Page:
The butter in beard butter—usually shea butter, but sometimes also cocoa butter and/or mango butter—can stick around for a while, so you don’t need to reapply it during the day, and for many guys, you don’t need to apply it every day, either.
The one thing we might suggest is that if you find it hydrates your skin, and that without you get dry or itchy or flakey, then you may want to use it as much as you need it.
Other than that, though, no need to overdo it, and if you really want to go into the weeds, you can read about how often / how much beard butter to use here 🙂
How Long Can I Leave This Stuff In?
It’s the same as with any other beard product—you should wash it out with 24 hours. You can go a little bit longer, but keep in mind that a lot of the ingredients in a beard butter—and this includes the butters themselves—are organic materials, and they’ll start to decay after a while.
It’s worth noting, too, that leaving beard butter in your beard for too long will probably reverse any benefits you may get from it—if you find that it relieves some beardruff or beard itch, you may find yourself scratching away if you leave it in there for too long.
So, do yourself a favor and make sure you wash it out within a reasonable period of time. If you’re at a festival, or you’re camping, or you know you’re not going to be showering for a few days, it’s probably best to skip the beard butter (and any other beard products, for that matter).
Will This Make It Look Like I Take Care of Myself, Even If I Don’t?
Sadly, no. We fall into this trap a lot, where we get busy, forget to trim the old beard, and then walk around look like a ne’er-do-well—and hope that a healthy portion of a beard product will make our beard look normal.
Unfortunately, it never really works that way. Beard butter can make your beard look fuller and thicker, but it can’t really make it look well-groomed. For that, you’ll need to actually do some groomin’ and trim your beard.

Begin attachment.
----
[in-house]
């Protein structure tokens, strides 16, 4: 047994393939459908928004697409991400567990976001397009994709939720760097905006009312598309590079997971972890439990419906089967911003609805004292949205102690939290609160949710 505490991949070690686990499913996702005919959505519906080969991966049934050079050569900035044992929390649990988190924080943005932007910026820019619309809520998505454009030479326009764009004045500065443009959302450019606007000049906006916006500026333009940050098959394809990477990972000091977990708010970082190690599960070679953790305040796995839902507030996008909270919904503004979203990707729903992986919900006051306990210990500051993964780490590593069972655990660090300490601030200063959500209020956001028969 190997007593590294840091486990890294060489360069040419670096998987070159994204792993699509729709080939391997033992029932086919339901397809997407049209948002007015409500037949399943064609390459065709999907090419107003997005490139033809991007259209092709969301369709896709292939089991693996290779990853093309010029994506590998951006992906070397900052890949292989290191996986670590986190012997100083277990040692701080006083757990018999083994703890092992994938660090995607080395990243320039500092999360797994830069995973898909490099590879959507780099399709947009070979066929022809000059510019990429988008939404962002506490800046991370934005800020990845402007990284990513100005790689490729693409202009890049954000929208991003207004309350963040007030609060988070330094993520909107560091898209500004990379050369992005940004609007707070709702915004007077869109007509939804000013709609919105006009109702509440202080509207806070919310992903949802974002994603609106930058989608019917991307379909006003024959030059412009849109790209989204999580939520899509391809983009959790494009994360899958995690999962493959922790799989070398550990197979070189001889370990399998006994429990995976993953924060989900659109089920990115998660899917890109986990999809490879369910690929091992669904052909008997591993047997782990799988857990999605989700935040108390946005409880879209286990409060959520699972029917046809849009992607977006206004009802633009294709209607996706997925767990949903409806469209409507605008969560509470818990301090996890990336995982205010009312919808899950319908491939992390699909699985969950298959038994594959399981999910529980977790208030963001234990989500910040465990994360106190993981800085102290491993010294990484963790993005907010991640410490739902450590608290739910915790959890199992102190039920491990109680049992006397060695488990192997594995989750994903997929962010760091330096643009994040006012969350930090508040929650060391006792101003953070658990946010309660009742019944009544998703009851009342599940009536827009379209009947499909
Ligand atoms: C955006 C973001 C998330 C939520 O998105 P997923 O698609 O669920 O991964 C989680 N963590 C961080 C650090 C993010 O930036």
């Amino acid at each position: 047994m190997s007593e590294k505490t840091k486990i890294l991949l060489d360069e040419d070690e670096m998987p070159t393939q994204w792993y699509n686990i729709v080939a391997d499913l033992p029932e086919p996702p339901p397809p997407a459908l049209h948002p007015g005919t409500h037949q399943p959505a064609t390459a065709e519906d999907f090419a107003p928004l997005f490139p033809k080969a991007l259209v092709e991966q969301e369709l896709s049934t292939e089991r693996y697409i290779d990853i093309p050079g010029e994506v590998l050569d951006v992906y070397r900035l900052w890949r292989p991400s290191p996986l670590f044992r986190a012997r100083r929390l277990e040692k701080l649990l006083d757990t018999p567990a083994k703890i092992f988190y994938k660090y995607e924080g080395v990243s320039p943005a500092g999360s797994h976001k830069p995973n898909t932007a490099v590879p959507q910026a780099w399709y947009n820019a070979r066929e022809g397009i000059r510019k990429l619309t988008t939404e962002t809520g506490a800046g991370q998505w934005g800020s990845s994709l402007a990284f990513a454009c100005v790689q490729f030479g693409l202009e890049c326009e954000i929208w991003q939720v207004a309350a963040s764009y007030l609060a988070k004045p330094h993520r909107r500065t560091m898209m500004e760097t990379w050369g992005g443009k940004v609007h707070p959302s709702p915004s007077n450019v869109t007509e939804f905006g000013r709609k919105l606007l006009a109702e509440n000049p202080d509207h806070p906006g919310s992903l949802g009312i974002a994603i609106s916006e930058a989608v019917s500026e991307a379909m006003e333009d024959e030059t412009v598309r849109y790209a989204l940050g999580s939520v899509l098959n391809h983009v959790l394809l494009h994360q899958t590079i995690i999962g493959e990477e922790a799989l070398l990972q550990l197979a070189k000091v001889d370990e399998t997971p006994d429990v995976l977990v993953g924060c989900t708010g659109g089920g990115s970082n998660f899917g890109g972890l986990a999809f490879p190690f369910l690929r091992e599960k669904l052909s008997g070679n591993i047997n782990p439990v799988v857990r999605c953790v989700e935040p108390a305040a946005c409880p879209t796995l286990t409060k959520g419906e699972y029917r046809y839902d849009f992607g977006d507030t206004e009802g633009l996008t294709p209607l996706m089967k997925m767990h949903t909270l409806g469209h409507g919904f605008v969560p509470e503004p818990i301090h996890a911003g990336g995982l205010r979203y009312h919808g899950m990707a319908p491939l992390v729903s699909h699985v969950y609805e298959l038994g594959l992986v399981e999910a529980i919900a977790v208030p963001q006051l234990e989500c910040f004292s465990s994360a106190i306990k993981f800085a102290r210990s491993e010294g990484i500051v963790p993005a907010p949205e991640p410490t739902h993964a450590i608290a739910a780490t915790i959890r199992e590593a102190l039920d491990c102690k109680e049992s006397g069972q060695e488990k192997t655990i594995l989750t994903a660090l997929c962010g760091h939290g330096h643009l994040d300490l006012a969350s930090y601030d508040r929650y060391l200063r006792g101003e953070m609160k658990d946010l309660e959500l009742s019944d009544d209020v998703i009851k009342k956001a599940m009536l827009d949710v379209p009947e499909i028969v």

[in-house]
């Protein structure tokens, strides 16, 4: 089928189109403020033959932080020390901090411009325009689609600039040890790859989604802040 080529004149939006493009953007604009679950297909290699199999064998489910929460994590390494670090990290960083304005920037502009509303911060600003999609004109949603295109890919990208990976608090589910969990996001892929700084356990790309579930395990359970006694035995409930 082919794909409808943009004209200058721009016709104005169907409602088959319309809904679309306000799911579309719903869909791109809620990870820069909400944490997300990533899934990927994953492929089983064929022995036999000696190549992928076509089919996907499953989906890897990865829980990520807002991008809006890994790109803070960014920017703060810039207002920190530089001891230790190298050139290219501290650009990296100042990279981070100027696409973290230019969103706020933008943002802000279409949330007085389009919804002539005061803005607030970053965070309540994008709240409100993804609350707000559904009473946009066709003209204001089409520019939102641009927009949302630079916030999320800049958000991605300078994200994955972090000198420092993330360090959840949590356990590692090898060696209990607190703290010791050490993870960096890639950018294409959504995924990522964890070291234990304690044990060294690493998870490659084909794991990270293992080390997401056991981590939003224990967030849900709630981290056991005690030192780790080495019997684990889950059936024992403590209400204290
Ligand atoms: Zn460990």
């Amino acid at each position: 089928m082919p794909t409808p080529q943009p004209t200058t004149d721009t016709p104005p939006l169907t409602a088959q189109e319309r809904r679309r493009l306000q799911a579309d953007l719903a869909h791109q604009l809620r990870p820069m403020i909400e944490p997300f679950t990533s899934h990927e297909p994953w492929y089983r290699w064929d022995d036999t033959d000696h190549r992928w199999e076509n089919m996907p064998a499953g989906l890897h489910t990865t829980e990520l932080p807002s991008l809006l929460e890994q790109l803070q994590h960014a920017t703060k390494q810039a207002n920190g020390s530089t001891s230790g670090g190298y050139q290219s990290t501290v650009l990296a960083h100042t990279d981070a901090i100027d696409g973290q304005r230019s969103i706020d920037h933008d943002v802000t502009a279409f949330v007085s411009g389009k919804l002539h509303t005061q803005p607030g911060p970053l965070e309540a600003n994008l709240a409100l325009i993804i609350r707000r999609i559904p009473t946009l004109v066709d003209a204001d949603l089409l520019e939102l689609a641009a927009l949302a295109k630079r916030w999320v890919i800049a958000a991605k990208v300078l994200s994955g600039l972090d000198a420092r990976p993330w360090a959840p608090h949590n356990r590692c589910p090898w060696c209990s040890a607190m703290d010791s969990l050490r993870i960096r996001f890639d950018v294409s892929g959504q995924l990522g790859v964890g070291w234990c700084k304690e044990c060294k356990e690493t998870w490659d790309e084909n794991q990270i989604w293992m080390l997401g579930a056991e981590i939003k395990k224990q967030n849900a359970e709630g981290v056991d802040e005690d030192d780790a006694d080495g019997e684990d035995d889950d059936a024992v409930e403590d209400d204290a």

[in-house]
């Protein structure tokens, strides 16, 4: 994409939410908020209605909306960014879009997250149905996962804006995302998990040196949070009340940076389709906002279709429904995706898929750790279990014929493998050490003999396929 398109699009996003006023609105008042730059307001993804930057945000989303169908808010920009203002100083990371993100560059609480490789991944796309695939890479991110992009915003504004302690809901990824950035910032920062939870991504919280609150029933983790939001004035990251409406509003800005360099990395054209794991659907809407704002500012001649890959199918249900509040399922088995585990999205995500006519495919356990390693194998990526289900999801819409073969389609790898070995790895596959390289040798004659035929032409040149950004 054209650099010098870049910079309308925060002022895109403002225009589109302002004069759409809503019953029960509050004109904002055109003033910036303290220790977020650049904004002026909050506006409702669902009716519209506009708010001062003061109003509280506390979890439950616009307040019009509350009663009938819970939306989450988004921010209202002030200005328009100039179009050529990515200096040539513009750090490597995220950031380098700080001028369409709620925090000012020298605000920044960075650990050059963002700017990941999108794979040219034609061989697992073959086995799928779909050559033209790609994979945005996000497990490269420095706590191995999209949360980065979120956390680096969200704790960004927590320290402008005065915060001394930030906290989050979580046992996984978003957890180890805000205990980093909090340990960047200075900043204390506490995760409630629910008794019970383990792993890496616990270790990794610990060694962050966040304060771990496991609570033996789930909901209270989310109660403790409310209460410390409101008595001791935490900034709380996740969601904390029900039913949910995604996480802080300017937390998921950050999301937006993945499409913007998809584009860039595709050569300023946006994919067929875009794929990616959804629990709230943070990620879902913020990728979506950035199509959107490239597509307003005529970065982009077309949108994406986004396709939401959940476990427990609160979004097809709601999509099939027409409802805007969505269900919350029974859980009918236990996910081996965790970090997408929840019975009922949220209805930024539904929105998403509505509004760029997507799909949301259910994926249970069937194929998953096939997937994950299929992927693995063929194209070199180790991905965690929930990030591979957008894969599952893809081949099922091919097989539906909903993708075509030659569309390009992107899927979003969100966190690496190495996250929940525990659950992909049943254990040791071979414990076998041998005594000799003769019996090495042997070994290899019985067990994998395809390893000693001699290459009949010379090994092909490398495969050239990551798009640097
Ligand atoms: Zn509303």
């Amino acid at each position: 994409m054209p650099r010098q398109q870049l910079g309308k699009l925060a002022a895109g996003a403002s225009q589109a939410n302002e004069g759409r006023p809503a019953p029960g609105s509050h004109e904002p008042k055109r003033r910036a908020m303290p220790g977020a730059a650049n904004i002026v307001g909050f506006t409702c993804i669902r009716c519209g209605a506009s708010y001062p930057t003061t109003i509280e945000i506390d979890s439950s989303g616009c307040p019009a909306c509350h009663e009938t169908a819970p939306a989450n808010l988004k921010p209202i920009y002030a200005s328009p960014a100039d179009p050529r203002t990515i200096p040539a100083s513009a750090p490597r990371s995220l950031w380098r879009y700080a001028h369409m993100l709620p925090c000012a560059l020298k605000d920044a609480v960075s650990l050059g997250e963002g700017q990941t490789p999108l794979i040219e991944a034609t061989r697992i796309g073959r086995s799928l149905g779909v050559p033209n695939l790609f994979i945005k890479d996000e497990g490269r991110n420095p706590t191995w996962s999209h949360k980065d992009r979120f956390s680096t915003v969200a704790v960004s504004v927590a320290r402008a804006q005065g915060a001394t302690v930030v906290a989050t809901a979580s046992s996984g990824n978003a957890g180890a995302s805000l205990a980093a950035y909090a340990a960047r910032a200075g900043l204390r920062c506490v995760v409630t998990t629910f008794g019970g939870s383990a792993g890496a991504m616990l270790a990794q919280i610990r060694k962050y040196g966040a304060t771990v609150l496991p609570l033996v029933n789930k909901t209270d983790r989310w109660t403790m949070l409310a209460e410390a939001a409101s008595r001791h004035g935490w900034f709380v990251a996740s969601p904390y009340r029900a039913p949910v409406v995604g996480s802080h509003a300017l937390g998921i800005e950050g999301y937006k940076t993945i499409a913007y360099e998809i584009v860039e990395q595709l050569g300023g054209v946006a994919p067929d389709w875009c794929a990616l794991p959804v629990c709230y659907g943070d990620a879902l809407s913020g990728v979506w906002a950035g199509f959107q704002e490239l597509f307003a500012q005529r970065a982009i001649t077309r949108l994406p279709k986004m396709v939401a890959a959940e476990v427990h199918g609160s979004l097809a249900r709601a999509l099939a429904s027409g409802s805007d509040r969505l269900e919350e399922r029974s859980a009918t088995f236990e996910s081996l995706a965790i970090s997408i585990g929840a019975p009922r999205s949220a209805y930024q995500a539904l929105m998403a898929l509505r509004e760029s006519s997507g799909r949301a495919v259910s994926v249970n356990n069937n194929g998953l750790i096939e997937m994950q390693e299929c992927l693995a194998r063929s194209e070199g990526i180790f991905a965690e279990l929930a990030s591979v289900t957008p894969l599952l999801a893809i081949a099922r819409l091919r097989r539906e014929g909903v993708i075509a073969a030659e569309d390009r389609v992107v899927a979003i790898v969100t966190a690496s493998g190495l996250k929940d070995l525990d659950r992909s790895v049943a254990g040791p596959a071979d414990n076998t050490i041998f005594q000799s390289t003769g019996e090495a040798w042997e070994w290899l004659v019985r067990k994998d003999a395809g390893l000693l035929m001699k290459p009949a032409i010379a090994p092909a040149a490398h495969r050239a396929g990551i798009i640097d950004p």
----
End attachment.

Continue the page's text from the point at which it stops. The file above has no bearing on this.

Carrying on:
Is There Anything Bad About Beard Butters?
If you’ve read any of the pages of our site, you’ve probably learned… we’re bonkers for butters. Just like parents with their children, we love all of our beard products equally… but we love some equally just a little bit more. Beard butter is one of those products we find truly fantastic: it can smell great, it can make a beard look full and healthy, and most of all, it can provide some alleviation for that awful, awful beard itch that comes when you grow a beard out (or, for a lot of us, for as long as you have a beard).
But! Sadly, beard butters are not perfect. Aside from the fact that they run out really quickly, and aside from the fact that replacing them can get pricey, the truth is that they’re not the most “all-natural” of the beard products on the market today. Very often, there are some funky ingredients with weird, long, chemical-y sounding names that are probably factory-made and not something your skin would naturally encounter. If you’re the kind of guy who likes to keep things all-natural, you may have a hard time find a beard butter that meets your standards.
There are two bits of good news, though: